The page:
dispelling a cloud over one of the electronic banking industry's enduring controversies. As of next April 1, owners of ATMs in Visa's Plus network will be free to charge cardholders a direct-transaction fee, over and above any bank-to- bank interchange costs or those that appear on the customer's account statement. In their desire to manage network economics, Visa and MasterCard had long resisted the surcharges, typically $1 or more, that some ATM operators claim are necessary to maintain machines in tourism-oriented locations. Smaller banks, concerned about the costs imposed on their cardholders, supported the fee ban. But the momentum has turned. Many states have enacted laws preempting the surcharge bans, small banks are less vocal in opposition, and MasterCard is considering following Visa's lead with a formal change to its Cirrus network rules.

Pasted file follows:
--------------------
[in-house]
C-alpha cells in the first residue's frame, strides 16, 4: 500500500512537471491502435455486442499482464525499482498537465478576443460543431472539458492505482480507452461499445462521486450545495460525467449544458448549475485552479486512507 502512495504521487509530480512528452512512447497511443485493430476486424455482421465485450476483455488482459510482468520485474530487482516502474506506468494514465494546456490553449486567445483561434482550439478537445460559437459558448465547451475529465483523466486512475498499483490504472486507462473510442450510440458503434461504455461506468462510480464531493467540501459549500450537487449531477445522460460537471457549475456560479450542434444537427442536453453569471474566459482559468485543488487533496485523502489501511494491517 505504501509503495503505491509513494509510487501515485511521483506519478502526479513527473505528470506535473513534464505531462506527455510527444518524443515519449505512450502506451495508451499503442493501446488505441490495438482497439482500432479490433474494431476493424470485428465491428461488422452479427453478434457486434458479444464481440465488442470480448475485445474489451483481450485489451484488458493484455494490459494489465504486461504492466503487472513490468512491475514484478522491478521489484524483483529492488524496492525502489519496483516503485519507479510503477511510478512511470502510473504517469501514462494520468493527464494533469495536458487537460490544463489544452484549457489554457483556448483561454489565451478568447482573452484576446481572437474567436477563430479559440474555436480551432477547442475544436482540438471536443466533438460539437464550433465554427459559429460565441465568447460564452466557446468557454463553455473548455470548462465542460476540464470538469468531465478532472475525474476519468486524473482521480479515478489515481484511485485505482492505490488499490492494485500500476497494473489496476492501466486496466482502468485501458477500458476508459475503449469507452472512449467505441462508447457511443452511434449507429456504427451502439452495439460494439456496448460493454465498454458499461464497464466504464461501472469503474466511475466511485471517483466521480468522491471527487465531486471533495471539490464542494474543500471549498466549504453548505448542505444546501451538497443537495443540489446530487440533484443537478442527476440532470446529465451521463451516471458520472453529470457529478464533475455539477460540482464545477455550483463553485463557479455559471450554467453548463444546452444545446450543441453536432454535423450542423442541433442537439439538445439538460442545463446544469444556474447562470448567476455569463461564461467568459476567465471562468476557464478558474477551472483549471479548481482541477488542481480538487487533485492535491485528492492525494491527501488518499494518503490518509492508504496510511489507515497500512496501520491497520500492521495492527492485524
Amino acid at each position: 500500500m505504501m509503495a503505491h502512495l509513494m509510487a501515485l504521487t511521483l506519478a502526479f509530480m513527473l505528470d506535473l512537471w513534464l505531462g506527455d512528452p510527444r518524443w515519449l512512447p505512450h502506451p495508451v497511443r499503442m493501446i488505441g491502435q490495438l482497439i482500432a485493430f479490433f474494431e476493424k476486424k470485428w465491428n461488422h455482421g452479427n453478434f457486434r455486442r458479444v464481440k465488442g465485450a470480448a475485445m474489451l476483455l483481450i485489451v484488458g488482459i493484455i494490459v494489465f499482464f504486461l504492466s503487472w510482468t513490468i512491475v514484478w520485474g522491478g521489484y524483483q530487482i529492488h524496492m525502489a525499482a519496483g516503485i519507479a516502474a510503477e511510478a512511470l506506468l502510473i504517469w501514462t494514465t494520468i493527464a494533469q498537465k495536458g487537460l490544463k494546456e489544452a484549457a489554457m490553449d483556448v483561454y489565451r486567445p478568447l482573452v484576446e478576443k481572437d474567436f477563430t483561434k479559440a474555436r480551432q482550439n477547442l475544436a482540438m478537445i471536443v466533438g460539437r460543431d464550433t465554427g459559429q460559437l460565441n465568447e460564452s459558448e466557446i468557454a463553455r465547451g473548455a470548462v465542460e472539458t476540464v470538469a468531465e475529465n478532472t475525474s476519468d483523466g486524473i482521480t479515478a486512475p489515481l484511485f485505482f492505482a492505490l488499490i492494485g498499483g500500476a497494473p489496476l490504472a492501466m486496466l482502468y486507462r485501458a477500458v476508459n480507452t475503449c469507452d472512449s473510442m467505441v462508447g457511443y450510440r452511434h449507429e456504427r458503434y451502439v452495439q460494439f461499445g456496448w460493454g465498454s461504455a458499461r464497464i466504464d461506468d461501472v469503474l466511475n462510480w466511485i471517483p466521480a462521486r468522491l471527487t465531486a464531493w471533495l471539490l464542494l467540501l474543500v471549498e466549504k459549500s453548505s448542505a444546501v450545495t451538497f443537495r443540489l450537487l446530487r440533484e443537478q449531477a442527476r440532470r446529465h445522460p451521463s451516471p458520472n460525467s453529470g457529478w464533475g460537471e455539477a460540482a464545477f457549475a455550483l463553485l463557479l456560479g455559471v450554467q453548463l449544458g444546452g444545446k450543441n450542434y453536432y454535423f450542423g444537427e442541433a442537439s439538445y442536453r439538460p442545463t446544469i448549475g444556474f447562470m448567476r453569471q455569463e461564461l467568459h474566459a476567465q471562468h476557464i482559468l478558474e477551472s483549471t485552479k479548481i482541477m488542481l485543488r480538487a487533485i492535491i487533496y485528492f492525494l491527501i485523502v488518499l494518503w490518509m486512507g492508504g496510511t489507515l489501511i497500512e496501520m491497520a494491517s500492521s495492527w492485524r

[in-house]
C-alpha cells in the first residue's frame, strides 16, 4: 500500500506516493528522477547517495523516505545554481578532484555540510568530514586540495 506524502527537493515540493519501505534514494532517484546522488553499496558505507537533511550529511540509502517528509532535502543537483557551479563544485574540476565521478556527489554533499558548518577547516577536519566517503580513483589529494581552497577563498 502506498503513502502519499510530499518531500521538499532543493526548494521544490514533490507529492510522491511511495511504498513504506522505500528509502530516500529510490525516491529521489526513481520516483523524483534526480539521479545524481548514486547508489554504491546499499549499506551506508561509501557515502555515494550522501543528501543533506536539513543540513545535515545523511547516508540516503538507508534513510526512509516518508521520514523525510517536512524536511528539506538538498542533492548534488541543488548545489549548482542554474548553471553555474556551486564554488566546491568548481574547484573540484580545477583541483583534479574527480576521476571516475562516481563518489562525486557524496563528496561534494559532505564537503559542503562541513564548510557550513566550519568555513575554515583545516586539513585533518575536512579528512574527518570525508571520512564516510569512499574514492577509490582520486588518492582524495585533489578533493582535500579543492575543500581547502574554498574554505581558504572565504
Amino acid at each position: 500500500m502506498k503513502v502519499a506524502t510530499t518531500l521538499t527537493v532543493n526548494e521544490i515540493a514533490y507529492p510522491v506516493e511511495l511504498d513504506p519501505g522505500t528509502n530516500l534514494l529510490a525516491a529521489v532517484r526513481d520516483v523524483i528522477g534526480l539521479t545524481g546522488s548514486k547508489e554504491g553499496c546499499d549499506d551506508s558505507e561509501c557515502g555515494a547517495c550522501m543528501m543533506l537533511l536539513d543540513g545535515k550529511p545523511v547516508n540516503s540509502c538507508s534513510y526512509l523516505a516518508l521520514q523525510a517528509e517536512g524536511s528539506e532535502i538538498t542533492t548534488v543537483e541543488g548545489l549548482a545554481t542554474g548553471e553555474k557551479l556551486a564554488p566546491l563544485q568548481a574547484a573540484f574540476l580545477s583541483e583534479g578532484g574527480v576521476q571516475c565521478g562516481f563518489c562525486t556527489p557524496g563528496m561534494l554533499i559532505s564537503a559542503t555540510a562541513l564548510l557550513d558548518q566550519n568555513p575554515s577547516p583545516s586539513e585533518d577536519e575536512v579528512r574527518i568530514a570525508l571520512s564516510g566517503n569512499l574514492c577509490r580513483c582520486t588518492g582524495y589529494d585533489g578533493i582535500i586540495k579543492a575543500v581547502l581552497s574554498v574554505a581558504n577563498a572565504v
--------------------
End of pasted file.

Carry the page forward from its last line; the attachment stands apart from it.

"Certain of our member institutions cannot make the business case for ATMs in locations like convention centers, hotels, ski resorts, and theme parks without the right to charge a small fee," said Susan Forman, a Visa spokeswoman. She said the association essentially "bowed to the inevitable," since 14 states already have overridden the Visa ban and others are expected to follow. Community banks, which have a greater stake in ATM card issuance than machine ownership, also have adapted to the changed climate. "They are vulnerable to predatory pricing schemes because of that lack of ownership," said Linda Echard, president and chief executive officer of IBAA Bancard Inc., an affiliate of the Independent Bankers Association of America. "But they face that predatory pricing even today. The reality is that if the cost outweighs the convenience, consumers will find another place to go." Meanwhile, banks in general are paying more attention to fee-earning opportunities and they say additional revenues will be critical as they deploy more machines away from bank premises. Off-premises ATMs generally are more expensive to maintain than branch units. What's more, consumer research shows that people are willing to pay for the convenience of cash withdrawals at travel destinations like airports, hotels, and theme parks. Three-fourths of consumers would pay at least $1, and six in 10 would pay $2 in these places, according to a survey by Synergistics Research Corp., Atlanta. The Visa U.S.A. board decided not to set a maxeimum allowable fee, with the expectation that market forces will keep the fees low and competitive. "It is not in any bank's interest to charge a $5 fee," said the Visa spokeswoman. She said the assumption is that surcharges will range between 25 cents and $2.50. "Most consumers do not object to the convenience and service that comes with having the card and thus do not object to issuer charges associated with the card," said James Brown, a Milwaukee-based consumer advocate and expert in electronic banking who has been consulted by the Tyme regional ATM network. "An acquirer (machine-owner) surcharge is different, and I suspect there will be consumers who will object, resent, or be outraged by this charge," said Mr. Brown, who is president of the Wisconsin Consumers League. The Visa U.S.A. board, which approved the measure last month, is delaying the start date to give card association officials time to revise operating regulations. For example, Visa has written a nondiscriminatory provision into the surcharging rule. No Visa-Plus customer can be charged more than any other network's customer using the same machine. Visa is also requiring member banks to disclose to customers that they will be charged a fee and give them the right to cancel the transaction before the fee is imposed. Any Visa member bank that wants to surcharge must notify Visa in writing and must submit copies of their disclosure displays for approval. "I think that disclosure is a minimal step in fairness to consumers," said Mr. Brown. "Yet I suspect some acquiring institutions will abuse the surcharge privilege." Some experts suggest Visa's action, along with the lowered resistance from community bankers, will lead MasterCard and its Cirrus network to follow suit. A MasterCard spokeswoman said its board is reviewing the surcharge ban but no change has yet taken place.